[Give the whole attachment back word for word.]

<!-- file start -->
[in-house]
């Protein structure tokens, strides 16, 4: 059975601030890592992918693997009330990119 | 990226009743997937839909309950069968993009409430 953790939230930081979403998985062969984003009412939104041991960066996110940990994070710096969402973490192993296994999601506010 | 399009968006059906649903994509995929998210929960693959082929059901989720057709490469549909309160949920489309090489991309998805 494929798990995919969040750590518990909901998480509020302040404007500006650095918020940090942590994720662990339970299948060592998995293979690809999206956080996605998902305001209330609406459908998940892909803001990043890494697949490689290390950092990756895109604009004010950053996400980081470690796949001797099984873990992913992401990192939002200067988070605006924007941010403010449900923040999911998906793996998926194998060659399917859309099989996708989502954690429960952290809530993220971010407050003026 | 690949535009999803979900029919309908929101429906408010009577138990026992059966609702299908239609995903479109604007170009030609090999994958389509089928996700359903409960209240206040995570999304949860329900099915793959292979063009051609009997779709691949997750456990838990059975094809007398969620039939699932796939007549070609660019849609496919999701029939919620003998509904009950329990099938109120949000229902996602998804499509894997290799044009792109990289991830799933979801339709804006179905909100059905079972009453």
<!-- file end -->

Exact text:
[in-house]
């Protein structure tokens, strides 16, 4: 059975601030890592992918693997009330990119 | 990226009743997937839909309950069968993009409430 953790939230930081979403998985062969984003009412939104041991960066996110940990994070710096969402973490192993296994999601506010 | 399009968006059906649903994509995929998210929960693959082929059901989720057709490469549909309160949920489309090489991309998805 494929798990995919969040750590518990909901998480509020302040404007500006650095918020940090942590994720662990339970299948060592998995293979690809999206956080996605998902305001209330609406459908998940892909803001990043890494697949490689290390950092990756895109604009004010950053996400980081470690796949001797099984873990992913992401990192939002200067988070605006924007941010403010449900923040999911998906793996998926194998060659399917859309099989996708989502954690429960952290809530993220971010407050003026 | 690949535009999803979900029919309908929101429906408010009577138990026992059966609702299908239609995903479109604007170009030609090999994958389509089928996700359903409960209240206040995570999304949860329900099915793959292979063009051609009997779709691949997750456990838990059975094809007398969620039939699932796939007549070609660019849609496919999701029939919620003998509904009950329990099938109120949000229902996602998804499509894997290799044009792109990289991830799933979801339709804006179905909100059905079972009453």